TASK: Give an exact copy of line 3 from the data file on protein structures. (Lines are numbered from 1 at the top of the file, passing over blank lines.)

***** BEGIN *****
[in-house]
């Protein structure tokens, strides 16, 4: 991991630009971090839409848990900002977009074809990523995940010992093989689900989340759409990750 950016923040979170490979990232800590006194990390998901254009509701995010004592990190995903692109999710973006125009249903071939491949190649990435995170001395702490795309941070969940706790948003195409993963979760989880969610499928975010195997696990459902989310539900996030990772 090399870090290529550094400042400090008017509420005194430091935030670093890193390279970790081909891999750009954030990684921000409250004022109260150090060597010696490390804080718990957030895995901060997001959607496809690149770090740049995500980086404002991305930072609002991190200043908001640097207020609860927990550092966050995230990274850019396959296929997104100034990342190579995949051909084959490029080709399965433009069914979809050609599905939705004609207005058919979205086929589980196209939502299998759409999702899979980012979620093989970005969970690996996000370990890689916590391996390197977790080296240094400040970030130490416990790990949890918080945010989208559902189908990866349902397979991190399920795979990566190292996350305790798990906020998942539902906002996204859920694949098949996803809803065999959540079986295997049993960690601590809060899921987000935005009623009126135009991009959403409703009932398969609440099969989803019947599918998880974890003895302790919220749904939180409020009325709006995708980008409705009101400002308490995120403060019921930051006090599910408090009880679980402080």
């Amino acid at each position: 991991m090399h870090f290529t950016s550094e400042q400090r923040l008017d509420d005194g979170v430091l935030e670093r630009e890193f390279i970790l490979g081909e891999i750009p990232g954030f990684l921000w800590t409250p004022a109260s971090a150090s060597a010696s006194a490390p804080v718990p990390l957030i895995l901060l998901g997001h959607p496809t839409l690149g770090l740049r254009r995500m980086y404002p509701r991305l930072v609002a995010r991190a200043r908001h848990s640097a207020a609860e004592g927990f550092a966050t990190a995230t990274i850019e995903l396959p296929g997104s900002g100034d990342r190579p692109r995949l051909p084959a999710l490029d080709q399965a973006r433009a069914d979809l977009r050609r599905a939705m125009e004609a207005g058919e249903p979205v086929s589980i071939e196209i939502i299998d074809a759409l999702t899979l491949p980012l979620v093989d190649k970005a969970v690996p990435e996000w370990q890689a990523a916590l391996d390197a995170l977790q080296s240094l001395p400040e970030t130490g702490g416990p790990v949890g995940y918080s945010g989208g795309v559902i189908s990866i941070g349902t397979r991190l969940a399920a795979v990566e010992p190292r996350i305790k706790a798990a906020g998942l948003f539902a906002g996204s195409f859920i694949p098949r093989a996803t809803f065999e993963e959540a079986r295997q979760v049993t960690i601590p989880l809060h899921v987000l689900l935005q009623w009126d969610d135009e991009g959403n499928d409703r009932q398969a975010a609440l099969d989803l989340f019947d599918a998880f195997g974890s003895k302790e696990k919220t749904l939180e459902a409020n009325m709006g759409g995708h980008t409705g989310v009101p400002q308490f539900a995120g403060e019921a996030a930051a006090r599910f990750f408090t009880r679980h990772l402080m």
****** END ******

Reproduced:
């Amino acid at each position: 991991m090399h870090f290529t950016s550094e400042q400090r923040l008017d509420d005194g979170v430091l935030e670093r630009e890193f390279i970790l490979g081909e891999i750009p990232g954030f990684l921000w800590t409250p004022a109260s971090a150090s060597a010696s006194a490390p804080v718990p990390l957030i895995l901060l998901g997001h959607p496809t839409l690149g770090l740049r254009r995500m980086y404002p509701r991305l930072v609002a995010r991190a200043r908001h848990s640097a207020a609860e004592g927990f550092a966050t990190a995230t990274i850019e995903l396959p296929g997104s900002g100034d990342r190579p692109r995949l051909p084959a999710l490029d080709q399965a973006r433009a069914d979809l977009r050609r599905a939705m125009e004609a207005g058919e249903p979205v086929s589980i071939e196209i939502i299998d074809a759409l999702t899979l491949p980012l979620v093989d190649k970005a969970v690996p990435e996000w370990q890689a990523a916590l391996d390197a995170l977790q080296s240094l001395p400040e970030t130490g702490g416990p790990v949890g995940y918080s945010g989208g795309v559902i189908s990866i941070g349902t397979r991190l969940a399920a795979v990566e010992p190292r996350i305790k706790a798990a906020g998942l948003f539902a906002g996204s195409f859920i694949p098949r093989a996803t809803f065999e993963e959540a079986r295997q979760v049993t960690i601590p989880l809060h899921v987000l689900l935005q009623w009126d969610d135009e991009g959403n499928d409703r009932q398969a975010a609440l099969d989803l989340f019947d599918a998880f195997g974890s003895k302790e696990k919220t749904l939180e459902a409020n009325m709006g759409g995708h980008t409705g989310v009101p400002q308490f539900a995120g403060e019921a996030a930051a006090r599910f990750f408090t009880r679980h990772l402080m």